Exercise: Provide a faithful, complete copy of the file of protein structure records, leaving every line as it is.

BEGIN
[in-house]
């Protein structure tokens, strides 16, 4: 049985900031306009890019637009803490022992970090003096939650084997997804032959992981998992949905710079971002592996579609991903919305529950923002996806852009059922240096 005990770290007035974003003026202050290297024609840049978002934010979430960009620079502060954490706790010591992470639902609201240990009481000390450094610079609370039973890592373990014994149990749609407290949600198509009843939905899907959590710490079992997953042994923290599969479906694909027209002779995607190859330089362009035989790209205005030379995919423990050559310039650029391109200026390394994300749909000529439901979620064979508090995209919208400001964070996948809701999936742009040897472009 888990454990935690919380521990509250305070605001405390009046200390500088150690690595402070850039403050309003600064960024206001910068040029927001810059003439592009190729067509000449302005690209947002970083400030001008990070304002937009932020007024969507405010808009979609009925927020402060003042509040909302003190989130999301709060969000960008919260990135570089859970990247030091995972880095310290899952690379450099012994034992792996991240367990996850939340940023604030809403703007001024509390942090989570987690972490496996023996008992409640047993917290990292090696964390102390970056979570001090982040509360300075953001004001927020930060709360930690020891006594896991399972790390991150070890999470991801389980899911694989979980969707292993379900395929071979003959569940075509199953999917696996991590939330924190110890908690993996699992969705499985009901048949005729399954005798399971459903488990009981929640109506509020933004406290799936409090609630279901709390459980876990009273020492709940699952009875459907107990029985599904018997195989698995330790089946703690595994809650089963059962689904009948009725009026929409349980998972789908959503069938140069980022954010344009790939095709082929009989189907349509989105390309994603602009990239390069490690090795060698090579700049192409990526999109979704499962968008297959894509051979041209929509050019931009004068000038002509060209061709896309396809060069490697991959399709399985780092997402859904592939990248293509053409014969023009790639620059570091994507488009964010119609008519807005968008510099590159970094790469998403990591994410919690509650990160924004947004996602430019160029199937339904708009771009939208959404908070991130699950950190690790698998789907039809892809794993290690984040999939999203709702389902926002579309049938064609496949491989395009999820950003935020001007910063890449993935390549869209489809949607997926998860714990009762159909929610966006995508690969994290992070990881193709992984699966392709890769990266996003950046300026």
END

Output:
[in-house]
């Protein structure tokens, strides 16, 4: 049985900031306009890019637009803490022992970090003096939650084997997804032959992981998992949905710079971002592996579609991903919305529950923002996806852009059922240096 005990770290007035974003003026202050290297024609840049978002934010979430960009620079502060954490706790010591992470639902609201240990009481000390450094610079609370039973890592373990014994149990749609407290949600198509009843939905899907959590710490079992997953042994923290599969479906694909027209002779995607190859330089362009035989790209205005030379995919423990050559310039650029391109200026390394994300749909000529439901979620064979508090995209919208400001964070996948809701999936742009040897472009 888990454990935690919380521990509250305070605001405390009046200390500088150690690595402070850039403050309003600064960024206001910068040029927001810059003439592009190729067509000449302005690209947002970083400030001008990070304002937009932020007024969507405010808009979609009925927020402060003042509040909302003190989130999301709060969000960008919260990135570089859970990247030091995972880095310290899952690379450099012994034992792996991240367990996850939340940023604030809403703007001024509390942090989570987690972490496996023996008992409640047993917290990292090696964390102390970056979570001090982040509360300075953001004001927020930060709360930690020891006594896991399972790390991150070890999470991801389980899911694989979980969707292993379900395929071979003959569940075509199953999917696996991590939330924190110890908690993996699992969705499985009901048949005729399954005798399971459903488990009981929640109506509020933004406290799936409090609630279901709390459980876990009273020492709940699952009875459907107990029985599904018997195989698995330790089946703690595994809650089963059962689904009948009725009026929409349980998972789908959503069938140069980022954010344009790939095709082929009989189907349509989105390309994603602009990239390069490690090795060698090579700049192409990526999109979704499962968008297959894509051979041209929509050019931009004068000038002509060209061709896309396809060069490697991959399709399985780092997402859904592939990248293509053409014969023009790639620059570091994507488009964010119609008519807005968008510099590159970094790469998403990591994410919690509650990160924004947004996602430019160029199937339904708009771009939208959404908070991130699950950190690790698998789907039809892809794993290690984040999939999203709702389902926002579309049938064609496949491989395009999820950003935020001007910063890449993935390549869209489809949607997926998860714990009762159909929610966006995508690969994290992070990881193709992984699966392709890769990266996003950046300026």